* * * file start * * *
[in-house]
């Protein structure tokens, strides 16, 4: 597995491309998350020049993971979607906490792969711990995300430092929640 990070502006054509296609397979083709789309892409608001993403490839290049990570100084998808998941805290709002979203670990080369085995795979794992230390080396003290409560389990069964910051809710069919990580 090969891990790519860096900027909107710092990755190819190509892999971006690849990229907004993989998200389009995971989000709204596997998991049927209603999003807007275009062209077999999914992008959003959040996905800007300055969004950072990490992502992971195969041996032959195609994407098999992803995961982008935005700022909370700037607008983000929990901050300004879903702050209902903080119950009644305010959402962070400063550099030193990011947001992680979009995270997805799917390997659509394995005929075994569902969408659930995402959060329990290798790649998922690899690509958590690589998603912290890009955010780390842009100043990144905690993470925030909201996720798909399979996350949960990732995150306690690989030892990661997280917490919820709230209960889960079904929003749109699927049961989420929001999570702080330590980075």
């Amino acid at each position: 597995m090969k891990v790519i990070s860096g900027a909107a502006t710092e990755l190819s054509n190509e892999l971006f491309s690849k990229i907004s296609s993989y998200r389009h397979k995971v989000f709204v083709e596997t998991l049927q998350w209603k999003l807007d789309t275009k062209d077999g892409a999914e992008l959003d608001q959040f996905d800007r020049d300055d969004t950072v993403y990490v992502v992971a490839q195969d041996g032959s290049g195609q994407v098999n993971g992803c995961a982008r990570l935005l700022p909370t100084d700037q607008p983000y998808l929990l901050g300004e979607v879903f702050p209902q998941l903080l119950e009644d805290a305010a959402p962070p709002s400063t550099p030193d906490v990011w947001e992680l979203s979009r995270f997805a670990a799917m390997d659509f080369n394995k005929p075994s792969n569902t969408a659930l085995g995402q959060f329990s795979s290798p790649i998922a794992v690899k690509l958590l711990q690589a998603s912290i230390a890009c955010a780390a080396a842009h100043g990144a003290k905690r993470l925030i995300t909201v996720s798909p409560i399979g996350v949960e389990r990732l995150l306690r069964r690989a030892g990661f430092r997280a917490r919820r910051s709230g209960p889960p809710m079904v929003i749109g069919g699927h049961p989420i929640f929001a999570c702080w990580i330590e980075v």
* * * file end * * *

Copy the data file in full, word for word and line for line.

[in-house]
């Protein structure tokens, strides 16, 4: 597995491309998350020049993971979607906490792969711990995300430092929640 990070502006054509296609397979083709789309892409608001993403490839290049990570100084998808998941805290709002979203670990080369085995795979794992230390080396003290409560389990069964910051809710069919990580 090969891990790519860096900027909107710092990755190819190509892999971006690849990229907004993989998200389009995971989000709204596997998991049927209603999003807007275009062209077999999914992008959003959040996905800007300055969004950072990490992502992971195969041996032959195609994407098999992803995961982008935005700022909370700037607008983000929990901050300004879903702050209902903080119950009644305010959402962070400063550099030193990011947001992680979009995270997805799917390997659509394995005929075994569902969408659930995402959060329990290798790649998922690899690509958590690589998603912290890009955010780390842009100043990144905690993470925030909201996720798909399979996350949960990732995150306690690989030892990661997280917490919820709230209960889960079904929003749109699927049961989420929001999570702080330590980075």
């Amino acid at each position: 597995m090969k891990v790519i990070s860096g900027a909107a502006t710092e990755l190819s054509n190509e892999l971006f491309s690849k990229i907004s296609s993989y998200r389009h397979k995971v989000f709204v083709e596997t998991l049927q998350w209603k999003l807007d789309t275009k062209d077999g892409a999914e992008l959003d608001q959040f996905d800007r020049d300055d969004t950072v993403y990490v992502v992971a490839q195969d041996g032959s290049g195609q994407v098999n993971g992803c995961a982008r990570l935005l700022p909370t100084d700037q607008p983000y998808l929990l901050g300004e979607v879903f702050p209902q998941l903080l119950e009644d805290a305010a959402p962070p709002s400063t550099p030193d906490v990011w947001e992680l979203s979009r995270f997805a670990a799917m390997d659509f080369n394995k005929p075994s792969n569902t969408a659930l085995g995402q959060f329990s795979s290798p790649i998922a794992v690899k690509l958590l711990q690589a998603s912290i230390a890009c955010a780390a080396a842009h100043g990144a003290k905690r993470l925030i995300t909201v996720s798909p409560i399979g996350v949960e389990r990732l995150l306690r069964r690989a030892g990661f430092r997280a917490r919820r910051s709230g209960p889960p809710m079904v929003i749109g069919g699927h049961p989420i929640f929001a999570c702080w990580i330590e980075v």